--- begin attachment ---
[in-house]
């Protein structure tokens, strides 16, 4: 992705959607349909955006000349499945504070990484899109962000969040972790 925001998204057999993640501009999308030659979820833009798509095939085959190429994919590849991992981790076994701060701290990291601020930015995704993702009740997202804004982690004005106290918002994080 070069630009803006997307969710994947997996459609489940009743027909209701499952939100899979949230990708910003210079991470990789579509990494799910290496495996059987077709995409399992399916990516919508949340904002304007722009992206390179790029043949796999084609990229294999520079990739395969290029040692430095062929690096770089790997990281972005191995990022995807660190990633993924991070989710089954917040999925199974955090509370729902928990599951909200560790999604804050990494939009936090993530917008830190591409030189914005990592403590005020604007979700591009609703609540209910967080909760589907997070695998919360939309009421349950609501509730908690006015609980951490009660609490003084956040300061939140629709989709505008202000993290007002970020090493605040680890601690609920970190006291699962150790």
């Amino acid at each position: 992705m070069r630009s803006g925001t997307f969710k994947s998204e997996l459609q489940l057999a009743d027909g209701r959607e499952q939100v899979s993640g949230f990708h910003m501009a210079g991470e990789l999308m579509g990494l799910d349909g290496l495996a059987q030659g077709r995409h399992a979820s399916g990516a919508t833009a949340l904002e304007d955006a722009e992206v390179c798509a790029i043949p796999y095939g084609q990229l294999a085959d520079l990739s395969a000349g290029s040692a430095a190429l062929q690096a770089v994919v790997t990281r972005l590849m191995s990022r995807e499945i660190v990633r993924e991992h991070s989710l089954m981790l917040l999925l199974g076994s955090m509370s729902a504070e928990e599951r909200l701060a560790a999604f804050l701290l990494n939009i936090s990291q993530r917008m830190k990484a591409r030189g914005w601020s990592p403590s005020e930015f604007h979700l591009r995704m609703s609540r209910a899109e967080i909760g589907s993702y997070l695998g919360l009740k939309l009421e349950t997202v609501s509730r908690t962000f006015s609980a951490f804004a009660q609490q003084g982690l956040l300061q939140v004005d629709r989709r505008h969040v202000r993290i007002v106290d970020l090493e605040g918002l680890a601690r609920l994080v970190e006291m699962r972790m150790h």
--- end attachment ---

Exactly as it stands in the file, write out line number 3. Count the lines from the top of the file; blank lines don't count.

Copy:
């Amino acid at each position: 992705m070069r630009s803006g925001t997307f969710k994947s998204e997996l459609q489940l057999a009743d027909g209701r959607e499952q939100v899979s993640g949230f990708h910003m501009a210079g991470e990789l999308m579509g990494l799910d349909g290496l495996a059987q030659g077709r995409h399992a979820s399916g990516a919508t833009a949340l904002e304007d955006a722009e992206v390179c798509a790029i043949p796999y095939g084609q990229l294999a085959d520079l990739s395969a000349g290029s040692a430095a190429l062929q690096a770089v994919v790997t990281r972005l590849m191995s990022r995807e499945i660190v990633r993924e991992h991070s989710l089954m981790l917040l999925l199974g076994s955090m509370s729902a504070e928990e599951r909200l701060a560790a999604f804050l701290l990494n939009i936090s990291q993530r917008m830190k990484a591409r030189g914005w601020s990592p403590s005020e930015f604007h979700l591009r995704m609703s609540r209910a899109e967080i909760g589907s993702y997070l695998g919360l009740k939309l009421e349950t997202v609501s509730r908690t962000f006015s609980a951490f804004a009660q609490q003084g982690l956040l300061q939140v004005d629709r989709r505008h969040v202000r993290i007002v106290d970020l090493e605040g918002l680890a601690r609920l994080v970190e006291m699962r972790m150790h």